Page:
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Way Downstream …(Feb. 21-27, 2019)

End of an Antarctic Quest

       It’s been more than 100 years since Ernest Shackleton’s ice-crushed ship Endurance sank in Antarctica’s Weddell Sea, sending survivors on a famous trek for survival across ice floes and near-frozen seas.
       It was the Heroic Age of Antarctic Exploration, and Shackleton was known as a hero for miraculously protecting his 27-member crew from death in a small vessel dodging fast-moving chunks of ice. He gave his mittens to the ship’s photographer, as the story goes, and got bad frostbite.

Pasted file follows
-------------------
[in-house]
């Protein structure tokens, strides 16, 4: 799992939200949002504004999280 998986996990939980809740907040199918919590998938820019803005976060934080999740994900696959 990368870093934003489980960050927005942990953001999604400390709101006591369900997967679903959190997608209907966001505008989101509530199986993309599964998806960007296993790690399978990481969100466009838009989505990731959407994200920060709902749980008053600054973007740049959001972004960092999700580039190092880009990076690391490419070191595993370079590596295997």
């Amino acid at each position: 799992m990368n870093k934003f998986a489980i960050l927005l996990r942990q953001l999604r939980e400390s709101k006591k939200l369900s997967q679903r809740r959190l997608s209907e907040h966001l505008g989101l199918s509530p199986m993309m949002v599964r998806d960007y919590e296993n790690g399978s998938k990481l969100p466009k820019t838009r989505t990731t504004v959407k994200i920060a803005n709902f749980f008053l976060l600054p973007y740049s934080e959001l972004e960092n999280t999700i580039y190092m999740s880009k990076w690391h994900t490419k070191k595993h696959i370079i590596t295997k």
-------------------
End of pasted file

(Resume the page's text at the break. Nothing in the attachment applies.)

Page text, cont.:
Maritime archaeologists may have been trying to recapture some of Shackleton’s mojo when they set out in the polar research ship Agulhas II to find Endurance, thought to be resting on the ocean floor nearly two miles beneath ice. It wasn’t meant to be.
  Last week, the explorers cited impenetrable sea ice and bad weather in the decision to abandon the quest. They’d already lost two unmanned underwater vehicles sent down to search.
       “Like Shackleton before us, who described the graveyard of Endurance as the worst portion of the worst sea in the world, our well-laid plans were overcome by the rapidly moving ice and what Shackleton called the evil conditions of the Weddell Sea,” said Mensun Bound, director of the exploration.